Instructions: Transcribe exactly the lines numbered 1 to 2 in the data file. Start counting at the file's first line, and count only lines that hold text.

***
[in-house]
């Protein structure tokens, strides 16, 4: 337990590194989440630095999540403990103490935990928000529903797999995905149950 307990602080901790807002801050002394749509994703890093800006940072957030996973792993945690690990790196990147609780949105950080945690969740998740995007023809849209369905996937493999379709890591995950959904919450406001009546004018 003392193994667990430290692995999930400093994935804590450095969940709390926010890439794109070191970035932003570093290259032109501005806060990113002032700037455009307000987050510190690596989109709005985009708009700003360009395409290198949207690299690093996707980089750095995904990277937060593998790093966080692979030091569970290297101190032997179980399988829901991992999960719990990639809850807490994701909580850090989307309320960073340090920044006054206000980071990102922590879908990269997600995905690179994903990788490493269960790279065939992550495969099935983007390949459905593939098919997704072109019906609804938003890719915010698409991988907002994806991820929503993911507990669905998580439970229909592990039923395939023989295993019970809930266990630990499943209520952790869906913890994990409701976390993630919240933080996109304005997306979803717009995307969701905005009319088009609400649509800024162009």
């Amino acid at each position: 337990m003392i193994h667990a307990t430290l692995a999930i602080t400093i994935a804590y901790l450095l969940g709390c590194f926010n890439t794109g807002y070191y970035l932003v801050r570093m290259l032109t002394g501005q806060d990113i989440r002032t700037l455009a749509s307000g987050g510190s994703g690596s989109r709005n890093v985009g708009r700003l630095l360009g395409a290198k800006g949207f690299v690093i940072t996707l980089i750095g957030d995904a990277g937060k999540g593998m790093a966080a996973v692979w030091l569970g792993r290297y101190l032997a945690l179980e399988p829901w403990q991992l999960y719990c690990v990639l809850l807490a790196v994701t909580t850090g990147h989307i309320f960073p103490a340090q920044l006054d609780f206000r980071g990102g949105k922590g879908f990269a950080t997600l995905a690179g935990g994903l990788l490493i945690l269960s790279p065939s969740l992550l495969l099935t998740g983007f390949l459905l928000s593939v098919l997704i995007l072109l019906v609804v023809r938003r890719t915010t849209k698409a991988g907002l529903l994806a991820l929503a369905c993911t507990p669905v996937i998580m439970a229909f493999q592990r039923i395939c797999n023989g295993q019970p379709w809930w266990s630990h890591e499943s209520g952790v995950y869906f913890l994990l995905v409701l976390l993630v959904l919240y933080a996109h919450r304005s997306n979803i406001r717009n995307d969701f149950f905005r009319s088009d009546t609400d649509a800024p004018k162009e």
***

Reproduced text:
[in-house]
């Protein structure tokens, strides 16, 4: 337990590194989440630095999540403990103490935990928000529903797999995905149950 307990602080901790807002801050002394749509994703890093800006940072957030996973792993945690690990790196990147609780949105950080945690969740998740995007023809849209369905996937493999379709890591995950959904919450406001009546004018 003392193994667990430290692995999930400093994935804590450095969940709390926010890439794109070191970035932003570093290259032109501005806060990113002032700037455009307000987050510190690596989109709005985009708009700003360009395409290198949207690299690093996707980089750095995904990277937060593998790093966080692979030091569970290297101190032997179980399988829901991992999960719990990639809850807490994701909580850090989307309320960073340090920044006054206000980071990102922590879908990269997600995905690179994903990788490493269960790279065939992550495969099935983007390949459905593939098919997704072109019906609804938003890719915010698409991988907002994806991820929503993911507990669905998580439970229909592990039923395939023989295993019970809930266990630990499943209520952790869906913890994990409701976390993630919240933080996109304005997306979803717009995307969701905005009319088009609400649509800024162009």